Stevenson:  +Benjamin L. Stewart So sorry to have offended you, but I am a journalist and our training has always been that you spell out an acronym the first time you use it. I found a reference to you and simply was interested. Obviously some people will see your posts without already being a follower, no? But you're right in that I should never have even bothered to try to help you get more followers. I'm NOT a follower, I only happened on you by happenstance. I can see that you are very resistant to criticism of any type, and of course, now I won't follow you.

Philosophical Analysis

The passage above - It’s crunch time for ELT publishers... - was taken directly from the eltjam.com blog website (as a direct quote) which I shared with my PLN via Google+.  The eltjam.com blog can best be described as follows (emphasis added):
Quite simply, eltjam is the ongoing promotion of innovation and experimentation in and across ELT publishing.

We created the eltjam.com blog to champion the free exchange of expertise, skills and innovative ideas between ELT teachers, ELT publishers, EdTech startups and developers. Alongside this objective we have endeavoured to seek out and promote instances of aspirational practices across the ELT industry. The blog is where we share ELT-relevant news, reviews and opinions on EdTech, gaming, mobile and online learning, publishing and learning. We invite blog contributions from publishers, teachers, game developers, EdTech entrepreneurs and anyone else who is driven to identify how things can be done better.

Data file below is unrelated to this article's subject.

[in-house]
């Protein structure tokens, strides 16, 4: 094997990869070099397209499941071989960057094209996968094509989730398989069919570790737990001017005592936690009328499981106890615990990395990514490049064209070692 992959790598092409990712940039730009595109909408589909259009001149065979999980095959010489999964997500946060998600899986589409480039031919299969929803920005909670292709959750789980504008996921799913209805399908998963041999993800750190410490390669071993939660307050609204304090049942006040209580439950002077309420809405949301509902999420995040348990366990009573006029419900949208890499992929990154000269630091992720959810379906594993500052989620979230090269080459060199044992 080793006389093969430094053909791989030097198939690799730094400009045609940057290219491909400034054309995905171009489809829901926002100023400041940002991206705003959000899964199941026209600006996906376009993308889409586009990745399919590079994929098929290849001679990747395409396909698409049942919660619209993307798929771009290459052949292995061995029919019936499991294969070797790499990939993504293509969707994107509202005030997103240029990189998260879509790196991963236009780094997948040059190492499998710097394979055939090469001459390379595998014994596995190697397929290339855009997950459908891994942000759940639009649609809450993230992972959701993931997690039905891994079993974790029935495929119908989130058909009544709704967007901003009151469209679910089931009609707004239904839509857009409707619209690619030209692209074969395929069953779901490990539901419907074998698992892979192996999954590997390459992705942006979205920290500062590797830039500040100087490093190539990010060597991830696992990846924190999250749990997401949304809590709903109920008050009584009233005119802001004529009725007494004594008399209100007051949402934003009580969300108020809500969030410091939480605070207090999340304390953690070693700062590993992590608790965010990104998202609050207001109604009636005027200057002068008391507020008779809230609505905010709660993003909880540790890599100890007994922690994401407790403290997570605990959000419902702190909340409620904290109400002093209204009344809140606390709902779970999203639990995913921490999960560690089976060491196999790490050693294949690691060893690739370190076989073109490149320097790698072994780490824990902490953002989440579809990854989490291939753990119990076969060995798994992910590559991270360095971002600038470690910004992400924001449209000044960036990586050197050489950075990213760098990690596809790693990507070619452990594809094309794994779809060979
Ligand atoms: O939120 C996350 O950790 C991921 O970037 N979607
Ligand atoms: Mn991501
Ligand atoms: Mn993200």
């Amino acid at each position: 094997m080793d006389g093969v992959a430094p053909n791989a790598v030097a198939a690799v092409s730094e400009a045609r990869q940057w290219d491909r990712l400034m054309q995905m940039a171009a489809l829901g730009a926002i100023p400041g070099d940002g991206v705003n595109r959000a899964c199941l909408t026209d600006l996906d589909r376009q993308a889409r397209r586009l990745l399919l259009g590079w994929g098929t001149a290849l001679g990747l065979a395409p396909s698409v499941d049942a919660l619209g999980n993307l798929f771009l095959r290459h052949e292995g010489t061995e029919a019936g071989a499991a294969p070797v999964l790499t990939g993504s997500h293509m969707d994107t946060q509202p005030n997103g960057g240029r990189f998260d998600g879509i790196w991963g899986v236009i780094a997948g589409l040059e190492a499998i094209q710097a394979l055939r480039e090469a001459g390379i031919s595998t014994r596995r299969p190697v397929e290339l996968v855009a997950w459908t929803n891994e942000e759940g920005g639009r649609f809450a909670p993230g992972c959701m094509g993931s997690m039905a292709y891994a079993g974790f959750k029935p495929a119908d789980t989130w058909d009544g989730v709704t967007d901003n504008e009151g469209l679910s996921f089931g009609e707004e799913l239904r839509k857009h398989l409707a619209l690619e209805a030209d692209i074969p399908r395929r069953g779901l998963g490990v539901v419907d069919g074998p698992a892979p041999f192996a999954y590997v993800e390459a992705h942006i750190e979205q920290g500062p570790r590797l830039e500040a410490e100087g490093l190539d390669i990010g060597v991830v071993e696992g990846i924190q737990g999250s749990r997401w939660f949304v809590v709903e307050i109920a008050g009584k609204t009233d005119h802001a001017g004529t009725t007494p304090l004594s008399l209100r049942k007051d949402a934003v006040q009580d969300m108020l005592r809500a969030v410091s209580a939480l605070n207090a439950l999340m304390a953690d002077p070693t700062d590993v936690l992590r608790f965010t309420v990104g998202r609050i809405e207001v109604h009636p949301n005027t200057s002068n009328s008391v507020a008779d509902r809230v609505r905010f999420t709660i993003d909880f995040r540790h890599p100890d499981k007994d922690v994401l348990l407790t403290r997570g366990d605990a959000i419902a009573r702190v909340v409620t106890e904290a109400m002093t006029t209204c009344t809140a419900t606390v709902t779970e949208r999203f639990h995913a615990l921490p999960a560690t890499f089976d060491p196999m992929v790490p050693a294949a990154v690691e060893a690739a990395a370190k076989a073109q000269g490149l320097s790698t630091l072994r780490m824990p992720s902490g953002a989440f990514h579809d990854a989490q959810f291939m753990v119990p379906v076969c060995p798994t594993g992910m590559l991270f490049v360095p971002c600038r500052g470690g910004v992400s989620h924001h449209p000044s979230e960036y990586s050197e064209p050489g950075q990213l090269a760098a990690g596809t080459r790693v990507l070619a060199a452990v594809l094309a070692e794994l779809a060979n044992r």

Let's dig a bit deeper in the analysis of this exchange in terms of having two turns: the initial post (direct quote) and Stevenson's first reply as being turn #1, and my reply and Stevenson's second reply as turn #2.

Turn #1

Sentence 1: Benjamin, could you please not assume that ALL Google+ folks know what your acronyms mean?

The writer is making an appeal to the use of abbreviations.  The argument goes that when using abbreviations, first state the term, then use the abbreviation.  This is to avoid the use of jardon that the audience may or may not be familiar with.